Select Page

Field guides fly like butterflies

Director of Tourism Sam Shikongo, British High Commissioner Marianne Young with the graduates J.G Gericke, Edgar Lister Naude, Mafeleleso Felix Mbambo, Muyunda Namangolwa Lister and trainer Johan Fourie at the graduation ceremony. (Photograph by Melba Chipepo).

Director of Tourism Sam Shikongo, British High Commissioner Marianne Young with the graduates J.G Gericke, Edgar Lister Naude, Mafeleleso Felix Mbambo, Muyunda Namangolwa Lister and trainer Johan Fourie at the graduation ceremony. (Photograph by Melba Chipepo).

African Monarch Recruitment and Training School this week held a graduation ceremony for the first field guides who successfully completed the course. The outdoors training agent conducted  the field guide course at Sijwa Camp in the Caprivi region in June this year.
As part of the United Kingdom’s Africa Prosperity Fund Programme, the British High Commission donated N$94,359 to help improve the quality of Namibian field guides thereby boosting the tourism contribution to the economy. The funds were used to train field guides to officially become trainers and to construct facilities at the proposed centre which is run by African Monarch Training School.
Speaking at the event, British High Commissioner Marianne Young congratulated the first trainees and said, “Through enhancing the skills and abilities of Namibian field guides we strive to ensure a top notch experience for British and other visitors to this beautiful country”.
The training programme is based on the newly created Namibian Unit Standards. The students were taken through the knowledge and skills required for planning and conducting a guided excursion with tourists. The candidates were instructed about the guiding industry in Namibia and the legal framework within which it operates. They learnt about understanding the client and his needs, as well as culture and being sensitive to cultural differences. Learners were equipped with the understanding to deal with conflict, and ways to resolve conflict where it arises on a tour.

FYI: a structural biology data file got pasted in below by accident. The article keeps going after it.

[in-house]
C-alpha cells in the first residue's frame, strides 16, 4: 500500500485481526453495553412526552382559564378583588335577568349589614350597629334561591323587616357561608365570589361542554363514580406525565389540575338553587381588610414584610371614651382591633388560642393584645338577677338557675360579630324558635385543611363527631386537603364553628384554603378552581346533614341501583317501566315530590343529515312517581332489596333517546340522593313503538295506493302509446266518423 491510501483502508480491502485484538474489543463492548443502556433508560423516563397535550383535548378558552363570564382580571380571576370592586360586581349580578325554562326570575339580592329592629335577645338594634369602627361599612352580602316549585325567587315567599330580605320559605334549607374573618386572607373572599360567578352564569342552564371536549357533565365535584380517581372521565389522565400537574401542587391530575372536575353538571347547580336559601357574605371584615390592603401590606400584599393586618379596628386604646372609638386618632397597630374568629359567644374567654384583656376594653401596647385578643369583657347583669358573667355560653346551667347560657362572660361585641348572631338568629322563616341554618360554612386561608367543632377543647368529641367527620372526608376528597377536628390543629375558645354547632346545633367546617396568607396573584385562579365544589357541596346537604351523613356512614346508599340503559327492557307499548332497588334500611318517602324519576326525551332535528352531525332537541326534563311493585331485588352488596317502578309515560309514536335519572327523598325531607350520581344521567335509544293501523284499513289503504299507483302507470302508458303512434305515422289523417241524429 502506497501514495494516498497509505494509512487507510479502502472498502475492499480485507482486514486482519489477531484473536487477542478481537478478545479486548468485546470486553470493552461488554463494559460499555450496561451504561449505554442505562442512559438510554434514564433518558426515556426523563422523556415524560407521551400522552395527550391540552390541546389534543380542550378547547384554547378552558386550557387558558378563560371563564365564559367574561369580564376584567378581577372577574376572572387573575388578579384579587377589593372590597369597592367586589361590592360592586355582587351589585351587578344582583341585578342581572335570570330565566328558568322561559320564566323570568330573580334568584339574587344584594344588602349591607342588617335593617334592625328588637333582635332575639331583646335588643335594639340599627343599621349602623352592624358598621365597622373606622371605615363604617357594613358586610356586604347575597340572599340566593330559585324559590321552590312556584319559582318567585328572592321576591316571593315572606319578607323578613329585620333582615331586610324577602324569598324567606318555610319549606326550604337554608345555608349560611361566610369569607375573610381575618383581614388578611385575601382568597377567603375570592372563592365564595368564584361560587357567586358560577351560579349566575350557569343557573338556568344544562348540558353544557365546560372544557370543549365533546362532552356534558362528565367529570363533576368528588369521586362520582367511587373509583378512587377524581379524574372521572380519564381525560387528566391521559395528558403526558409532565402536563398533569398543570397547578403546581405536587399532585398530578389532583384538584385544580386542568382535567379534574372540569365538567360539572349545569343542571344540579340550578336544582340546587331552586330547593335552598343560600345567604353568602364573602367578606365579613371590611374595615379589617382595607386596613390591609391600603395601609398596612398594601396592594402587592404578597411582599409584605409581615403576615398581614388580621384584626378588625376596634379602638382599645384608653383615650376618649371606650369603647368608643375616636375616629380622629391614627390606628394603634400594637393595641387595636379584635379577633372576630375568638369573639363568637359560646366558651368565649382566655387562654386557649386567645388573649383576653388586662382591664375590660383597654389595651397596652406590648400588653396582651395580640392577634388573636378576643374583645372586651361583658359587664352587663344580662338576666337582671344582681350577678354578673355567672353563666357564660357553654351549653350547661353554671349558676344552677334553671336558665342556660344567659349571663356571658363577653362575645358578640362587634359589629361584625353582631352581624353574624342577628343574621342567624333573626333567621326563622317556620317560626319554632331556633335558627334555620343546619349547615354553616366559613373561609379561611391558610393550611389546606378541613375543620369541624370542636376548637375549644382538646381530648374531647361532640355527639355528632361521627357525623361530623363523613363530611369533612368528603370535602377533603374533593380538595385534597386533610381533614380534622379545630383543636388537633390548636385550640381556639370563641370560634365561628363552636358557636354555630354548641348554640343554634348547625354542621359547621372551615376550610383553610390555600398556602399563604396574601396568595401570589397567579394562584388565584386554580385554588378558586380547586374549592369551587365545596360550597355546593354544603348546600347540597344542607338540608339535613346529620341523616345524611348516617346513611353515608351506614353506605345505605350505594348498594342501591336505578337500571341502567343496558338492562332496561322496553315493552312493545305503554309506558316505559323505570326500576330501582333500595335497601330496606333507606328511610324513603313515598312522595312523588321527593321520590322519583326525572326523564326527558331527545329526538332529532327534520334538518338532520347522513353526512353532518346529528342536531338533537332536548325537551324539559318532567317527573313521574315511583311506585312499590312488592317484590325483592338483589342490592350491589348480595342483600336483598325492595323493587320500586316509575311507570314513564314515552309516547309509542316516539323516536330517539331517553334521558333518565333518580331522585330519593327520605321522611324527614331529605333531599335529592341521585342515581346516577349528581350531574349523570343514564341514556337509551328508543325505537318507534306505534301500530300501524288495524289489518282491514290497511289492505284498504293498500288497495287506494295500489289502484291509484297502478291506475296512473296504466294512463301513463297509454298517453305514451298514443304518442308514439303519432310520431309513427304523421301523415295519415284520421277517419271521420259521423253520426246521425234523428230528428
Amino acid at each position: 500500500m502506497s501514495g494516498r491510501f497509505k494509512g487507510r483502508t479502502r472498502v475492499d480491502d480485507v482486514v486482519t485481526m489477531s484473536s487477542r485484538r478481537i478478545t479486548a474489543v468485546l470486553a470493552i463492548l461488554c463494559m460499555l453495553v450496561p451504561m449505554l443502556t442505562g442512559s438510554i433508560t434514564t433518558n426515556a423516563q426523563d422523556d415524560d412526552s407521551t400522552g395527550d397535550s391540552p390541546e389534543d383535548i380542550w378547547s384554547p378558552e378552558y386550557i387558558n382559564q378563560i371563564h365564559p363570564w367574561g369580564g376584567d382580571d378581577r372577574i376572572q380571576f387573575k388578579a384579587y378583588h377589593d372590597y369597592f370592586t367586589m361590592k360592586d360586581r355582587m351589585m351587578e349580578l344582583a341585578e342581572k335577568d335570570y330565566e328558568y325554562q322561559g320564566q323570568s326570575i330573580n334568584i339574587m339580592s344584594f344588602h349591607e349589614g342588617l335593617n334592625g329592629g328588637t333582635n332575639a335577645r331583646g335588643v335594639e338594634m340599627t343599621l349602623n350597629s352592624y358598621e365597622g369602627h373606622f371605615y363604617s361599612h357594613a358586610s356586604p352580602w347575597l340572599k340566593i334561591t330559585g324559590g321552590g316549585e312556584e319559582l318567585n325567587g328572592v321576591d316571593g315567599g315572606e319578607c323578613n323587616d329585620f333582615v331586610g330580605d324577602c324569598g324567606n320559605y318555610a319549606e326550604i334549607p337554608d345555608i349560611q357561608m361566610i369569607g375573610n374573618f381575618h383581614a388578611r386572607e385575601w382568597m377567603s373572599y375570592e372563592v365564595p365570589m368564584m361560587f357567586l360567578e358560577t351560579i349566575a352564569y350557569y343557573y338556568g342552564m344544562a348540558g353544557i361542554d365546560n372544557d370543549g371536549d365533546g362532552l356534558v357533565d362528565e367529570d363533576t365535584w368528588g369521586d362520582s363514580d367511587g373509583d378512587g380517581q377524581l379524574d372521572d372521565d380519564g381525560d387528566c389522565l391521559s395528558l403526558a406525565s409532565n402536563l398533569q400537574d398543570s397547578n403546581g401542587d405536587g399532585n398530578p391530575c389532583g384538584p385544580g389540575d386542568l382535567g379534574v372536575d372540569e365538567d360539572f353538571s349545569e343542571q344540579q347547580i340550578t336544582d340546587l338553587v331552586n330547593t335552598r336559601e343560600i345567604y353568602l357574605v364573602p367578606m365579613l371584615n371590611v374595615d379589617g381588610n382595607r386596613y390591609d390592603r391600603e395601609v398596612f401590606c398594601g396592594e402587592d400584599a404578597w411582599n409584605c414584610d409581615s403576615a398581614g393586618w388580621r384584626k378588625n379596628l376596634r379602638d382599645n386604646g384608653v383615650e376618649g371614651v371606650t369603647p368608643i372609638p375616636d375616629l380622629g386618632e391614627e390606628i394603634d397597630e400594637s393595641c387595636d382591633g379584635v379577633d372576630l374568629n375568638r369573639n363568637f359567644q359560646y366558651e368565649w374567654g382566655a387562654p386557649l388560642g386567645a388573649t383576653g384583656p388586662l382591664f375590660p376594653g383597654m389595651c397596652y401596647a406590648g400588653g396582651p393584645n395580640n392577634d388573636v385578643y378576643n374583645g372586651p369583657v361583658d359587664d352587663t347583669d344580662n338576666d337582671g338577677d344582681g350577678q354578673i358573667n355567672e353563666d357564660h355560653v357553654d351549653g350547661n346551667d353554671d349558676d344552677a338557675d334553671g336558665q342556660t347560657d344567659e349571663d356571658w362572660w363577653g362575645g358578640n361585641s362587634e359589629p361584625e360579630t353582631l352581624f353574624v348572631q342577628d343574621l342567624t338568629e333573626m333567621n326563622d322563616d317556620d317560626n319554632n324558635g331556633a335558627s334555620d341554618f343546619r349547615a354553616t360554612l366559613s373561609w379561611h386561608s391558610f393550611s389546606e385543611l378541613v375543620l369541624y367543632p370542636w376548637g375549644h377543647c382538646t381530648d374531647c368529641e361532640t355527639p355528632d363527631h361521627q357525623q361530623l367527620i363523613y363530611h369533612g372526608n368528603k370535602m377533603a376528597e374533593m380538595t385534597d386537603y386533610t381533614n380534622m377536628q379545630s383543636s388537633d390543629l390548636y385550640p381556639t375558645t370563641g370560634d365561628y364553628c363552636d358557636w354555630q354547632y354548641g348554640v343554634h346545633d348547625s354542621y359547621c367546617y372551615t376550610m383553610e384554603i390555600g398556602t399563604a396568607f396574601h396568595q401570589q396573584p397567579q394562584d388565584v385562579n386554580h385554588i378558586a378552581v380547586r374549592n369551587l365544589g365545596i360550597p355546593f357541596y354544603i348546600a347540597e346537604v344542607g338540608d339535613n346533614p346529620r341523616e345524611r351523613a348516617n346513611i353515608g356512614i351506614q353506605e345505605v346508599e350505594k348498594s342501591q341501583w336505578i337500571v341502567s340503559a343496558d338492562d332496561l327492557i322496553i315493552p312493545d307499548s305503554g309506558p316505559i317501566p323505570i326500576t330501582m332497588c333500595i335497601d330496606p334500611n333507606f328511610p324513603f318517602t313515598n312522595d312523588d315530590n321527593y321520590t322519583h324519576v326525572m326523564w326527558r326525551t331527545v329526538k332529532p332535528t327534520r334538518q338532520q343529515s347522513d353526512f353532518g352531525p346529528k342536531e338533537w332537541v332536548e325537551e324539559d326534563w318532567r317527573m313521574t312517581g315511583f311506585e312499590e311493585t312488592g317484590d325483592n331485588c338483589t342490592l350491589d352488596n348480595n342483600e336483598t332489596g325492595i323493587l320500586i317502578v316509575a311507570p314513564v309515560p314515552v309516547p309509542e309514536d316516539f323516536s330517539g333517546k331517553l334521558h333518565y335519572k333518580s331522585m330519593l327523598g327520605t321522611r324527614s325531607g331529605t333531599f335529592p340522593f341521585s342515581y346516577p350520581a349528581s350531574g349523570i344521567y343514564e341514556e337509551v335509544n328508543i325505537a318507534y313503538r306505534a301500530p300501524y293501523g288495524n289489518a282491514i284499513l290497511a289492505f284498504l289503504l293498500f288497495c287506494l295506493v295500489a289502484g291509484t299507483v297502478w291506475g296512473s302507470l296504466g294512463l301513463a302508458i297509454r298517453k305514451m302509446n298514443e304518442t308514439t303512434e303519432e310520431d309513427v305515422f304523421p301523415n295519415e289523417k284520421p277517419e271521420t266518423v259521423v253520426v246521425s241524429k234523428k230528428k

Much emphasis is placed on the skill of dealing with potentially dangerous animals, and the importance of guiding safety was drilled into the candidates. A significant component of the danger skill is the ability to approached potentially dangerous animals, view it safely and withdraw from the scene without the animal knowing that the tourists and their guide were there.
Field trainer, Johan Fourie said “knowing how the wind is blowing, looking at what lies beneath one’s feet, making use of the available cover and planning a stealthy withdrawal is all part of the skill that is required to make a successful approach.”

About The Author

Do NOT follow this link or you will be banned from the site!